Museum and Archive Storage: Your Monitoring Plan
We’ve previously provided you wonderful readers with a glimpse into why a museum or archive would monitor the temperature and humidity inside their facility. Let’s say you are a museum coordinator or archivist, and we convinced you to start monitoring your environment. Or, you already do monitor your environment, but don’t think you are using the correct equipment, or are monitoring it correctly. What now?
Before you get all gung-ho and go out and by a data logger, or giant environmental monitoring system, there are some things you need to hash out first: some questions that you need to consider. After you’ve thought through and answered each of these questions, you will be better prepared to analyze what kind of temperature and humidity monitoring device or system you may need.
1. What is your budget?
Sadly, this is the first question. Figure out how much you have to spend, it will inform your every decision the rest of the way. If you are on a tight budget however, all doors haven’t closed. You still have options!
2. What are you storing, and where are you storing it?
Documents, sculptures, furniture, mummies, dinosaurs? If you are in an archive, you may be storing brittle old documents in a large facility that only you and your coworkers are allowed in. If you an art gallery, you may have nothing in storage, instead everything may be in plain sight of anyone who walks through your door. Also, for all you museums and art galleries, here is something to think about: do you have temporary or visiting exhibits? Many times, these will require additional temperature and RH monitoring.
3. Do you already have a validated, sophisticated, temperature and humidity control system in your facility?
For some, adding temperature and RH monitors will be to have a backup device for your already amazing HVAC control system (we are looking at you, Smithsonian). For others, no control other than a thermostat in the reading room exists. Many of you may be somewhere in the middle. Figure out what your current capabilities are, and then think on how you can assuage those vulnerabilities with further temperature and humidity monitoring.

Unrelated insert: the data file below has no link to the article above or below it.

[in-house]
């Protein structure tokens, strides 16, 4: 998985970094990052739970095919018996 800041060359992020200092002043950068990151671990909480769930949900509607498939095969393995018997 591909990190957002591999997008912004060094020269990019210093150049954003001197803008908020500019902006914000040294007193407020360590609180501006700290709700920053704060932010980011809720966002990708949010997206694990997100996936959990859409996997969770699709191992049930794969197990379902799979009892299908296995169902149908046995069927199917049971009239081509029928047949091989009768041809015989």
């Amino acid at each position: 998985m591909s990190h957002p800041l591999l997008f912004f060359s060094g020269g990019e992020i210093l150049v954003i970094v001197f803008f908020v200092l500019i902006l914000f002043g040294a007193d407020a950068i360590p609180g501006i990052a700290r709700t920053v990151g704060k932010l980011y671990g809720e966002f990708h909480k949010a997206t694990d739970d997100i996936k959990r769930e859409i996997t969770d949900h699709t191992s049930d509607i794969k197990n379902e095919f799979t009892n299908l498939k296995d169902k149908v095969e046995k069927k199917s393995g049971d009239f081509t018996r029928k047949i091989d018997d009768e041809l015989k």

4. What kind of documentation do you need? What kind of documentation do you want?
Are you required by your governing agency, grantee, city department, or some other auditing body to guard against deterioration? Do you have to validate anything? Museums usually get a lot more leeway in this regard, in respect to other industries that are required to monitor their environment. The second question is more relevant: what kind of documentation do you want? What do you want to know about the temperature and humidity of your environment? Which leads into our next question . . .
5. What kind of analysis would you like to do?
As the concluding question, we feel it wraps things up nicely. What do you want to get out of temperature monitoring? Why do it in the first place? What kind of information do you want to attain, analyze, and then re-attain?
These five questions are crucial to understand before you begin to add data loggers and chart recorders to your online cart. No sure of the answers? Give us a call. In the next catalog of Dickson Insights, we will tackle some of the answers to these questions, and how those answers can be used to pick the right temperature and RH monitor for you.